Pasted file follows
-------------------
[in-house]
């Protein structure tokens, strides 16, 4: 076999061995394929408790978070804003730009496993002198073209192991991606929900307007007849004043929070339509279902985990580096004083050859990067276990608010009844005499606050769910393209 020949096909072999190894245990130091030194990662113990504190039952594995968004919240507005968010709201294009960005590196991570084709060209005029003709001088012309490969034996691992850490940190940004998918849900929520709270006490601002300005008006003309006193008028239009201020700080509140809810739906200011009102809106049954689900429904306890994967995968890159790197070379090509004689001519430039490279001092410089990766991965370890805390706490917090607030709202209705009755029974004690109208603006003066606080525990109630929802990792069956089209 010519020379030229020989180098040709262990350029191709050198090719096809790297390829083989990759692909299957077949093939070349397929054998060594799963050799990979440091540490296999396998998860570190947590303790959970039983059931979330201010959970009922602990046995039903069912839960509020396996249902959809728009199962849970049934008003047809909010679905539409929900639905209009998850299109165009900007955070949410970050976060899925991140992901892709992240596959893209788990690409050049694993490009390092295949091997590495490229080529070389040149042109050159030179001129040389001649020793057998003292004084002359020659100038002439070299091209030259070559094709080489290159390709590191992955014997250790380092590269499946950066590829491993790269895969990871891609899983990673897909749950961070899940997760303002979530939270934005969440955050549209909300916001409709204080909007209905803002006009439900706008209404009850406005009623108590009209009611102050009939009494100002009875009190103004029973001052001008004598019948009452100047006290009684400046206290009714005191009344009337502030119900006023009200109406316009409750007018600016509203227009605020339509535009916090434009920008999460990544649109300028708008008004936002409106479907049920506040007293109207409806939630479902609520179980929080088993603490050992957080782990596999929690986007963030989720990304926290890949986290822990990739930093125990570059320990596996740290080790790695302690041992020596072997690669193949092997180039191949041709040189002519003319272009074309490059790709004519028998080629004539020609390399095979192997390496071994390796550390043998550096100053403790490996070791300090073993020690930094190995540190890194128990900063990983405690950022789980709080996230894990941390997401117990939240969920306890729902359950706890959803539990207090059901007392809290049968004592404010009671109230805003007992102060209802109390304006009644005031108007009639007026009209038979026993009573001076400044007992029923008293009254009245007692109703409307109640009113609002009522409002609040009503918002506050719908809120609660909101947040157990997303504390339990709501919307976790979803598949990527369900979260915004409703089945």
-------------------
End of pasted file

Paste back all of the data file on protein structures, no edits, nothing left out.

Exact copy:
[in-house]
């Protein structure tokens, strides 16, 4: 076999061995394929408790978070804003730009496993002198073209192991991606929900307007007849004043929070339509279902985990580096004083050859990067276990608010009844005499606050769910393209 020949096909072999190894245990130091030194990662113990504190039952594995968004919240507005968010709201294009960005590196991570084709060209005029003709001088012309490969034996691992850490940190940004998918849900929520709270006490601002300005008006003309006193008028239009201020700080509140809810739906200011009102809106049954689900429904306890994967995968890159790197070379090509004689001519430039490279001092410089990766991965370890805390706490917090607030709202209705009755029974004690109208603006003066606080525990109630929802990792069956089209 010519020379030229020989180098040709262990350029191709050198090719096809790297390829083989990759692909299957077949093939070349397929054998060594799963050799990979440091540490296999396998998860570190947590303790959970039983059931979330201010959970009922602990046995039903069912839960509020396996249902959809728009199962849970049934008003047809909010679905539409929900639905209009998850299109165009900007955070949410970050976060899925991140992901892709992240596959893209788990690409050049694993490009390092295949091997590495490229080529070389040149042109050159030179001129040389001649020793057998003292004084002359020659100038002439070299091209030259070559094709080489290159390709590191992955014997250790380092590269499946950066590829491993790269895969990871891609899983990673897909749950961070899940997760303002979530939270934005969440955050549209909300916001409709204080909007209905803002006009439900706008209404009850406005009623108590009209009611102050009939009494100002009875009190103004029973001052001008004598019948009452100047006290009684400046206290009714005191009344009337502030119900006023009200109406316009409750007018600016509203227009605020339509535009916090434009920008999460990544649109300028708008008004936002409106479907049920506040007293109207409806939630479902609520179980929080088993603490050992957080782990596999929690986007963030989720990304926290890949986290822990990739930093125990570059320990596996740290080790790695302690041992020596072997690669193949092997180039191949041709040189002519003319272009074309490059790709004519028998080629004539020609390399095979192997390496071994390796550390043998550096100053403790490996070791300090073993020690930094190995540190890194128990900063990983405690950022789980709080996230894990941390997401117990939240969920306890729902359950706890959803539990207090059901007392809290049968004592404010009671109230805003007992102060209802109390304006009644005031108007009639007026009209038979026993009573001076400044007992029923008293009254009245007692109703409307109640009113609002009522409002609040009503918002506050719908809120609660909101947040157990997303504390339990709501919307976790979803598949990527369900979260915004409703089945």